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Animal Spirits vs Contagion: Which one is the main driver of sovereign yields in Europe?

Miguel Ferreira, José Tavares and Luis Nunes ()

No 9617, EcoMod2016 from EcoMod

Abstract: Our paper evaluates the relative importance of contagion and investors' risk aversion in determining sovereign debt yield during the fi nancial crisis in Europe. In the existing literature, pure contagion and investors risk aversion are often treated as indistinguishable, a possibly signifi cant conceptual shortcoming. In this paper we distinguish the impact of both variables on sovereign yields and clarify which had a more important role in the spread of financial crisis through Eurozone countries. We define risk aversion as the variations in the price of risk, extracted from the CDS spreads. Contagion, on the other hand, is defined as the increased probability of a bank defaulting given that another bank defaults. Default corresponds to the value of the asset value falling below a certain threshold, and the probability of default extracted from a probability density function estimated using CDS spreads. To test the impact of contagion and risk aversion on sovereign yields we employ a T-GARCH methodology to correct for the heteroscedasticity and to account for the fact that variance is asymmetrically dependent on the residuals. We fi nd that risk aversion, and not contagion, is the main culprit for the widening of yield spreads between South and Central European countries. The importance of risk aversion is con firmed by reactions to the Greek, Portuguese and Spanish bailouts.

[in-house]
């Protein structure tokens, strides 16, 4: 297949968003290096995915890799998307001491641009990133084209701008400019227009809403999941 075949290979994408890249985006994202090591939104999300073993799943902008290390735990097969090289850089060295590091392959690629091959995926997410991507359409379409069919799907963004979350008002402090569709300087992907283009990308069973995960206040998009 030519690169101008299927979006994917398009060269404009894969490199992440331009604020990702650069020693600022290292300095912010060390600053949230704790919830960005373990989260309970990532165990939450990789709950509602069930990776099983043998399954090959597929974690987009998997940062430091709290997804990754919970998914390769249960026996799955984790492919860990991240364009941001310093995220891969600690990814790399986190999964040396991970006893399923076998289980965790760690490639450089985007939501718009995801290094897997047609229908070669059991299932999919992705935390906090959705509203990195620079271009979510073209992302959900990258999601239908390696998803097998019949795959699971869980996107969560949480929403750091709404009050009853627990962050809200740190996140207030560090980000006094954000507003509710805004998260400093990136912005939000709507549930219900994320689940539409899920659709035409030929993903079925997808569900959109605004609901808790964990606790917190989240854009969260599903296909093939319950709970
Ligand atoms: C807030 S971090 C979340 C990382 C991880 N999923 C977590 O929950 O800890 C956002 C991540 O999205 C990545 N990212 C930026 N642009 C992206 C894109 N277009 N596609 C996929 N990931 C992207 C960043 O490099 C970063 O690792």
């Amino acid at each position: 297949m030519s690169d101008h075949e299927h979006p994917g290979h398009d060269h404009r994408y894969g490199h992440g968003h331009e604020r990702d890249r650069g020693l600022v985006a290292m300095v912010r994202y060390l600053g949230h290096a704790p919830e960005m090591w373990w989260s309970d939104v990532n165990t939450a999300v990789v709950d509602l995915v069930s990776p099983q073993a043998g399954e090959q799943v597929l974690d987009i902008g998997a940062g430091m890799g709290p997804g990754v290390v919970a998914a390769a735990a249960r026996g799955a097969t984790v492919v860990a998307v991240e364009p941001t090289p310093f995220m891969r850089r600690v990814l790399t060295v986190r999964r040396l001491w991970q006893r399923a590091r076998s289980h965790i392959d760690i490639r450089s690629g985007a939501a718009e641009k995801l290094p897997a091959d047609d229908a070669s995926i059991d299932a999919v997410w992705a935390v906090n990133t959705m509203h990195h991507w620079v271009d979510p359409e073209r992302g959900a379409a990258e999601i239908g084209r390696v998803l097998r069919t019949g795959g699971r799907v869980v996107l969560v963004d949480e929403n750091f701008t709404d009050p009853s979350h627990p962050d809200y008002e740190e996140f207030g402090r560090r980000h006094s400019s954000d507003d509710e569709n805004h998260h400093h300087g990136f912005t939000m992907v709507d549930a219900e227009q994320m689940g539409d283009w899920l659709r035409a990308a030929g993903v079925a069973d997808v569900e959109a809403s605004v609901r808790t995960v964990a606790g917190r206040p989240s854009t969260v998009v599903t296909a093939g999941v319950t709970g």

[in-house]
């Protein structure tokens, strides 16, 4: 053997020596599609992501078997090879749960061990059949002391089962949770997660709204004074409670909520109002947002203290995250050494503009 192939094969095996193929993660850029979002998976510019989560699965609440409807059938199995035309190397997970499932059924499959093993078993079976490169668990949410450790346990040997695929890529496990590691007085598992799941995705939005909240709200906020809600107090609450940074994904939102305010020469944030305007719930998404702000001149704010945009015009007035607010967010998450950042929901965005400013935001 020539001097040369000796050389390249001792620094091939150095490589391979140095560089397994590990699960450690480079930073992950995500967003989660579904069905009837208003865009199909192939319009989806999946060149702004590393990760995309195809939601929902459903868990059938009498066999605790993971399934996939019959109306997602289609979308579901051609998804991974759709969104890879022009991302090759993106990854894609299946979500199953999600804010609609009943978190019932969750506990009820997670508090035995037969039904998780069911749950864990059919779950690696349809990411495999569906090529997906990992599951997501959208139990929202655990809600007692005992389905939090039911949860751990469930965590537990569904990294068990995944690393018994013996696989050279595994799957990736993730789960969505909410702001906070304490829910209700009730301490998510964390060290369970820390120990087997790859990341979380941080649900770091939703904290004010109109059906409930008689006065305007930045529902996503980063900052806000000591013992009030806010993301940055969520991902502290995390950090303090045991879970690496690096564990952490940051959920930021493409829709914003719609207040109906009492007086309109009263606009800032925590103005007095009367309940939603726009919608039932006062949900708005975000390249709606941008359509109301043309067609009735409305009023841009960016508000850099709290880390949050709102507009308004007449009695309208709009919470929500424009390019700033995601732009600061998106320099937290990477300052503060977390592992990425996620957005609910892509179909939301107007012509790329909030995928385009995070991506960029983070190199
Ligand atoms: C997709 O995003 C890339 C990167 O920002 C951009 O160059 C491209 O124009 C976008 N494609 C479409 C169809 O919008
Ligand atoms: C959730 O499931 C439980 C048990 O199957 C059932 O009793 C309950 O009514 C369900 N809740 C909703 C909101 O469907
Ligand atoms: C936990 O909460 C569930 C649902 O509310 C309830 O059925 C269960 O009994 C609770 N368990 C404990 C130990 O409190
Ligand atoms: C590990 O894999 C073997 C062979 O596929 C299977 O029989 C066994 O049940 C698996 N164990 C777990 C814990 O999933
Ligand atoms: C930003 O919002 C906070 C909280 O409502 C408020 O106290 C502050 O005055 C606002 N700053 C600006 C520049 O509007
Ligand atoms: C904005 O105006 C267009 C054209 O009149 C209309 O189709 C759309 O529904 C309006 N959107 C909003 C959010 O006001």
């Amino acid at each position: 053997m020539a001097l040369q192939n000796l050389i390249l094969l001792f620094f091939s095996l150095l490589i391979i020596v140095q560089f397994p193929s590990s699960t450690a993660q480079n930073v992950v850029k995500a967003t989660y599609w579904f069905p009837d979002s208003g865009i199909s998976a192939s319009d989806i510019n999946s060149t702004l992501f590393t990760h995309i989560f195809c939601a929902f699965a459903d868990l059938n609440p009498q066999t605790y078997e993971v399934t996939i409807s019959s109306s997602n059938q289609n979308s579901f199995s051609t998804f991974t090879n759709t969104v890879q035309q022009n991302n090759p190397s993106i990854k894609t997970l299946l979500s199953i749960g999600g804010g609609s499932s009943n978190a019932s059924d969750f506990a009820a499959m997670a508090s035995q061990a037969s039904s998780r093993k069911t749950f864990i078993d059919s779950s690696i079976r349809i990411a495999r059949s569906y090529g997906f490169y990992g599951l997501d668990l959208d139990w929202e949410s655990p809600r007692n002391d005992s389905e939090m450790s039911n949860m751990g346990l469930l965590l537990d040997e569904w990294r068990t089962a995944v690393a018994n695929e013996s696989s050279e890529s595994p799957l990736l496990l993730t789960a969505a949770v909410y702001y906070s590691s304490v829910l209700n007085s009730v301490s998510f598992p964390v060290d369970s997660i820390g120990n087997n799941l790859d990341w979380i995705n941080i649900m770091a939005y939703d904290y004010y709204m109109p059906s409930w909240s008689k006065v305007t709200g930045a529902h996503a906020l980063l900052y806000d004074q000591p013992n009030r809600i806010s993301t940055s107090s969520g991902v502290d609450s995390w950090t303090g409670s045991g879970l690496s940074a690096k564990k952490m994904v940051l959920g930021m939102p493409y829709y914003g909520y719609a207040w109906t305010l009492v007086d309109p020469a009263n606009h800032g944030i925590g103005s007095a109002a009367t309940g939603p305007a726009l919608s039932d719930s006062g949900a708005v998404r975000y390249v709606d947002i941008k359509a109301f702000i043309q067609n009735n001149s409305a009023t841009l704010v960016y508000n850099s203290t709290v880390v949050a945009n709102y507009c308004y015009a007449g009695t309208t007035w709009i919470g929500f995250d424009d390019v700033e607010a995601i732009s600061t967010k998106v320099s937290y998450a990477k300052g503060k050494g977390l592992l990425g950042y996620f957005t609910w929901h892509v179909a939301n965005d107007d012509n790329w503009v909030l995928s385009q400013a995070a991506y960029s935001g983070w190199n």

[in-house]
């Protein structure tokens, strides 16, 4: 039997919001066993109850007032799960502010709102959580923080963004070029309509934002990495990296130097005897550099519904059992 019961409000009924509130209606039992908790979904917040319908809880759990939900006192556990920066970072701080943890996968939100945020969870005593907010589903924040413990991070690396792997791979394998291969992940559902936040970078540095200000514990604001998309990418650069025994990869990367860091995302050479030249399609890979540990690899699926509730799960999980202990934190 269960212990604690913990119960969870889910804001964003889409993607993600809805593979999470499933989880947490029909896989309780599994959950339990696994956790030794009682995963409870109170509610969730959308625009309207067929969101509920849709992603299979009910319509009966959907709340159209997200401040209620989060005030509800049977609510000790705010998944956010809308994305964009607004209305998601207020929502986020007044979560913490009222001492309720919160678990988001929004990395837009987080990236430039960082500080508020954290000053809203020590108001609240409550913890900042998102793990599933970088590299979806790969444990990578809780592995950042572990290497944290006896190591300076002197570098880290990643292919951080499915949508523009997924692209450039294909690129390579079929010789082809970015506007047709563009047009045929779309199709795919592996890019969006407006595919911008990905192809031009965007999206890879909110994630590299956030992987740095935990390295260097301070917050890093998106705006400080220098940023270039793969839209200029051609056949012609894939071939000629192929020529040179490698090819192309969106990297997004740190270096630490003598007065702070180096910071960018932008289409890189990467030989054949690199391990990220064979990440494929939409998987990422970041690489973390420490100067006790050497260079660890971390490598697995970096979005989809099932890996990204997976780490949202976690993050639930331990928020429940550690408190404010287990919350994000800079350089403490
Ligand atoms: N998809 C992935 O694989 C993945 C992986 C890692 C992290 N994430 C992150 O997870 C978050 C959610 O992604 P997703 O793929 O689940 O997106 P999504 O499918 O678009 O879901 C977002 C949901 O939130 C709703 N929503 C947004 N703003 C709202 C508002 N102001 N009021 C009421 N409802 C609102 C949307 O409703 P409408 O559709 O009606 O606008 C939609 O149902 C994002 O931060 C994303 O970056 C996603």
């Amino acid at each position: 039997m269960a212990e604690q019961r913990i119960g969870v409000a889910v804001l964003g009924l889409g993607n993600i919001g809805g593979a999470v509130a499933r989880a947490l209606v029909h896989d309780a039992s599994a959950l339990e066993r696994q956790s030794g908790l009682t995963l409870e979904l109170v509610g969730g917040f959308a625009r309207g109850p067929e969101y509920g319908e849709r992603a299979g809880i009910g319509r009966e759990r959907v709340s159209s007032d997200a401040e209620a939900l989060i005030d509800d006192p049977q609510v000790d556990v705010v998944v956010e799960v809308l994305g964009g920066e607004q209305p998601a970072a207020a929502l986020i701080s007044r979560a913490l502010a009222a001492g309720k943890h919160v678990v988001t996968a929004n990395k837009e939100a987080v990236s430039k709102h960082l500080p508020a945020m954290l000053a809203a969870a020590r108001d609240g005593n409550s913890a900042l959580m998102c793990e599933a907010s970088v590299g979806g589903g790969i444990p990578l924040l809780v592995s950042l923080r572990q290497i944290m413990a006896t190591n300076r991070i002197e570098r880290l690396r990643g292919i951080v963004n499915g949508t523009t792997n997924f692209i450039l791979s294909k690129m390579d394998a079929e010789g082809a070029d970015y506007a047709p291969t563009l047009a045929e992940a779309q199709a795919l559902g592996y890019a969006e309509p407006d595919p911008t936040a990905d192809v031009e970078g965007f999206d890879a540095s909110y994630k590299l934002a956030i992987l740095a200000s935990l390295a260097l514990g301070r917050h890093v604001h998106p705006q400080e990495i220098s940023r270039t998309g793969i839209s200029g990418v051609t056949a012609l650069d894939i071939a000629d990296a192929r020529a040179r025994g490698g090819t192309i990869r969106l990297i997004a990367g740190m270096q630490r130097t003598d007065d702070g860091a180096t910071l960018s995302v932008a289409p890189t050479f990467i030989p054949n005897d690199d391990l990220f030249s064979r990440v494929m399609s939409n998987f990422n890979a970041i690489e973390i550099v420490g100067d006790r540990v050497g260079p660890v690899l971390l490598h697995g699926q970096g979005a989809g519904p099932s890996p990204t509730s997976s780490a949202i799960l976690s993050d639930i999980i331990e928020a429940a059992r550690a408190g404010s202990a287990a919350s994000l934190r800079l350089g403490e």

Keywords: Germany; Portugal; Spain; Italy; Greece; Austria; France and Belgium; Finance; Public finance (search for similar items in EconPapers)
New Economics Papers: this item is included in nep-upt
Date: 2016-07-04
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